On Thursday, data on existing home sales is issued with the weekly data on unemployment insurance claims.

And then there is Super Friday’It appears that all data issuers want to clear the decks before Christmas and the end of the year. Included on Friday December 21: Economic growth (GDP); Personal income & spending; Durable goods orders; Chicago Federal Reserve national activity index; Philadelphia Federal Reserve manufacturing index; S&P/Case Shiller home price index; Consumer sentiment; Leading index; and the Kansas Federal Reserve manufacturing index.

The following week, on Thursday December 27, FHFA home prices, new home sales, consumer confidence and the Richmond Federal Reserve index are released with weekly data on unemployment insurance claims. While on Friday, the goods trade balance is issued with the Chicago purchasing manager’s index.

The New Year datafest begins on Thursday January 3, with the ISM manufacturing index released with construction spending, ADP employment, Challenger job cuts and new vehicle sales. The US economy continues to perform well. At 59.3, the ISM index is well above the 50 reading that separates expansion from contraction. In November new vehicle sales were the second highest recorded in the past year.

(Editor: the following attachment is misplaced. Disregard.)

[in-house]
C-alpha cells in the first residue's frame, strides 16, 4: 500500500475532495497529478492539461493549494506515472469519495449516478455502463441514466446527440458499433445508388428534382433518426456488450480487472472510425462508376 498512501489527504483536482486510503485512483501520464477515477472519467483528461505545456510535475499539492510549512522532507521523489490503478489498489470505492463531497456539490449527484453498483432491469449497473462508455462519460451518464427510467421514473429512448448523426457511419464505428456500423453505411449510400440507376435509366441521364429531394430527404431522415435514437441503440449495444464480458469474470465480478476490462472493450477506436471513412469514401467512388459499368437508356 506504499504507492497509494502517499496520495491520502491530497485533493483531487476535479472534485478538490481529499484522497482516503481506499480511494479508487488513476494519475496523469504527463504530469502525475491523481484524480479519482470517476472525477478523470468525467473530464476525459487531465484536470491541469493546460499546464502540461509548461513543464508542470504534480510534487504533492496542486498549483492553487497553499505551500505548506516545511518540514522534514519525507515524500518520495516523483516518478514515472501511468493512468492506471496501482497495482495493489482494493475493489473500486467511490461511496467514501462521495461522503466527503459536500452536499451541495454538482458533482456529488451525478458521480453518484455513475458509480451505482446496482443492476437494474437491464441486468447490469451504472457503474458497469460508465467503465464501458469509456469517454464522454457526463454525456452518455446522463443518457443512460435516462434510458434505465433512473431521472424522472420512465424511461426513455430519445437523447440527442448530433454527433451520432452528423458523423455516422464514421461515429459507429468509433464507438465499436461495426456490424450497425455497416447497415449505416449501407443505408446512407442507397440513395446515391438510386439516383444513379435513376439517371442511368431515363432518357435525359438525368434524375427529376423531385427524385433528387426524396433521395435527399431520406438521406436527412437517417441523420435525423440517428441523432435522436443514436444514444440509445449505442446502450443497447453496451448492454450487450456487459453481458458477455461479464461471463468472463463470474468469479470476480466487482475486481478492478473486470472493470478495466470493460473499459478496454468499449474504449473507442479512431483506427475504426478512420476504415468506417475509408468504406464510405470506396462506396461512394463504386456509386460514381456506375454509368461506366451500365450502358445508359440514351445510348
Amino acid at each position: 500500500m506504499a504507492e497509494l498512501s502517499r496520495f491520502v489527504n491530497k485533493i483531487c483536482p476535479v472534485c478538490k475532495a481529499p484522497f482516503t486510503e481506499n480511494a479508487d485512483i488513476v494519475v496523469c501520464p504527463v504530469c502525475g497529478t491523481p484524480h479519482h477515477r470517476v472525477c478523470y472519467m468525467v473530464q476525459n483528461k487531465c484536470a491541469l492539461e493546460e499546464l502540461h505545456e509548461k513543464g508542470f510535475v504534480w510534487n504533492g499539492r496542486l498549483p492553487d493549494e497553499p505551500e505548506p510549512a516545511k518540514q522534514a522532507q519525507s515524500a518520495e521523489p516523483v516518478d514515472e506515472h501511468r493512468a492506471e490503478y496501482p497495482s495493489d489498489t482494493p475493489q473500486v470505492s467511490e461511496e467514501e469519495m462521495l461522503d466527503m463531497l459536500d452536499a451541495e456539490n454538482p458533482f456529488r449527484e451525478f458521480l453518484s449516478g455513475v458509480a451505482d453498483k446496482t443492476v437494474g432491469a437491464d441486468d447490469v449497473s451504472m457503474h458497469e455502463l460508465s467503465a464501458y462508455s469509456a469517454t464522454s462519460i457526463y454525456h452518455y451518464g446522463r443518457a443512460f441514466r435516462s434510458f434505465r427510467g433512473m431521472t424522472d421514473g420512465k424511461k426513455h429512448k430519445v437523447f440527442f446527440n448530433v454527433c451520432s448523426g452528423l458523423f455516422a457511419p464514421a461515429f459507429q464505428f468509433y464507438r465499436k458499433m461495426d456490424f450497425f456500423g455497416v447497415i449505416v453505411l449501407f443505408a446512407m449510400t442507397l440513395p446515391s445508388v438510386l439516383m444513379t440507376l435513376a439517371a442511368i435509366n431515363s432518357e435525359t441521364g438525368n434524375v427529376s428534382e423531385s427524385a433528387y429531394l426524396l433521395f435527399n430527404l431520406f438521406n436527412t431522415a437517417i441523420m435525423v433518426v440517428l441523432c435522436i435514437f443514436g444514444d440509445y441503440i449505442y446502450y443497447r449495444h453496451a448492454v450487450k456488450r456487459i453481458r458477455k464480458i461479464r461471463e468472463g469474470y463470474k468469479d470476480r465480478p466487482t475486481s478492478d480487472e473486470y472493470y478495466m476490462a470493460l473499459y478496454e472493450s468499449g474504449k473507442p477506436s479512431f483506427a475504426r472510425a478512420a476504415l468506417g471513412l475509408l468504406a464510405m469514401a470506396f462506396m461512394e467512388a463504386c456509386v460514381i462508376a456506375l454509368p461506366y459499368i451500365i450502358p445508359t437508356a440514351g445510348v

And on Friday January 4, the ISM services index is released with the non-farm payrolls (employment) data, ADP employment and Challenger job cuts. Just like the manufacturing gauge, the services index indicates solid activity given the reading stands at 60.7. The jobless rate remains at a 49-year low of 3.7% but annual wage growth is still relatively modest at 3.1%.

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Good morning, Australia!

Monday, December 10, 2018

Hello, world!

Global oil prices rose on Friday after OPEC oil ministers and Russia agreed to cut output by 1.2 million barrels per day (bpd). OPEC will curb output by 800,000 bpd from January while non-OPEC allies contribute an additional 400,000 bpd of cuts. The number of oil rigs in operation in the US fell by 10 in the latest week, the most in two years. Brent crude rose by US$1.61 or 2.7% to US$61.67 a barrel and the US Nymex price rose by US$1.12 or 2.2% to US$52.61 a barrel. Over the week Brent rose by US$2.96 or 5% with Nymex up US$1.68 or 3.3%.

Major currencies were mixed against the US dollar in US and European trade compared with the Asia close. The Euro rose from US$1.1360 to US$1.1420 and was near US$1.1375 in late US trade. The Aussie dollar eased from near US72.40 cents to around US71.95 cents and was near US72.00 cents in late US trade (currently US71.8c). And the Japanese yen lifted from 112.93 yen per US dollar to JPY112.54 and was near JPY112.70 in late US trade.

Howd’y, USA!